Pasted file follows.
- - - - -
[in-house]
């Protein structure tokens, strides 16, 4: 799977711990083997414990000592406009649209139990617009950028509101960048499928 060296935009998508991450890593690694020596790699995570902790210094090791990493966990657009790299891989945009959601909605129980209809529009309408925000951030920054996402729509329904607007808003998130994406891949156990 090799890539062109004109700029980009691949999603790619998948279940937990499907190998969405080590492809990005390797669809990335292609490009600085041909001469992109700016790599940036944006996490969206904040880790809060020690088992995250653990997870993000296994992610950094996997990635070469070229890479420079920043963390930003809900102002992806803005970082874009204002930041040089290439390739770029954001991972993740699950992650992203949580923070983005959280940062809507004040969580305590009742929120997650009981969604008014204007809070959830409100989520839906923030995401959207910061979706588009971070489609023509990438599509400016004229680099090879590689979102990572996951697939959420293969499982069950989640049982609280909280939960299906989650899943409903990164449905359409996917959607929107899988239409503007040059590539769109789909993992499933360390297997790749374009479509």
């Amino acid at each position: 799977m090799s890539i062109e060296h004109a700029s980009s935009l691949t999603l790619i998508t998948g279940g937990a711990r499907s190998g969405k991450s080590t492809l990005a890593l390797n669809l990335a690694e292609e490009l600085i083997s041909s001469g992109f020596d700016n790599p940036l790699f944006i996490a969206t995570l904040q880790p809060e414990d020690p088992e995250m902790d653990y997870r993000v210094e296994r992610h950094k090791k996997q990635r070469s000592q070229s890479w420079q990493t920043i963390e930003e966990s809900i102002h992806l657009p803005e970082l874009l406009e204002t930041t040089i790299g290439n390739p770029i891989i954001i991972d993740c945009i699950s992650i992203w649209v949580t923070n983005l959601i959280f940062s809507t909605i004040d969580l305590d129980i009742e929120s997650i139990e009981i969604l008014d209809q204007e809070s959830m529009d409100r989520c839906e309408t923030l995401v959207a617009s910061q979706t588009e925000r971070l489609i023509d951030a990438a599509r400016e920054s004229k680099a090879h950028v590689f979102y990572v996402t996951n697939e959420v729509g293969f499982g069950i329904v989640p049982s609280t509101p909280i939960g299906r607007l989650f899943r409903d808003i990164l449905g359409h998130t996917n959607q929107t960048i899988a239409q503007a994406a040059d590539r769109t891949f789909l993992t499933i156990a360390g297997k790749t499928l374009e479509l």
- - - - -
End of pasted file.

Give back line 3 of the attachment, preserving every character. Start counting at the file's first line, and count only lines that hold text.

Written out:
């Amino acid at each position: 799977m090799s890539i062109e060296h004109a700029s980009s935009l691949t999603l790619i998508t998948g279940g937990a711990r499907s190998g969405k991450s080590t492809l990005a890593l390797n669809l990335a690694e292609e490009l600085i083997s041909s001469g992109f020596d700016n790599p940036l790699f944006i996490a969206t995570l904040q880790p809060e414990d020690p088992e995250m902790d653990y997870r993000v210094e296994r992610h950094k090791k996997q990635r070469s000592q070229s890479w420079q990493t920043i963390e930003e966990s809900i102002h992806l657009p803005e970082l874009l406009e204002t930041t040089i790299g290439n390739p770029i891989i954001i991972d993740c945009i699950s992650i992203w649209v949580t923070n983005l959601i959280f940062s809507t909605i004040d969580l305590d129980i009742e929120s997650i139990e009981i969604l008014d209809q204007e809070s959830m529009d409100r989520c839906e309408t923030l995401v959207a617009s910061q979706t588009e925000r971070l489609i023509d951030a990438a599509r400016e920054s004229k680099a090879h950028v590689f979102y990572v996402t996951n697939e959420v729509g293969f499982g069950i329904v989640p049982s609280t509101p909280i939960g299906r607007l989650f899943r409903d808003i990164l449905g359409h998130t996917n959607q929107t960048i899988a239409q503007a994406a040059d590539r769109t891949f789909l993992t499933i156990a360390g297997k790749t499928l374009e479509l």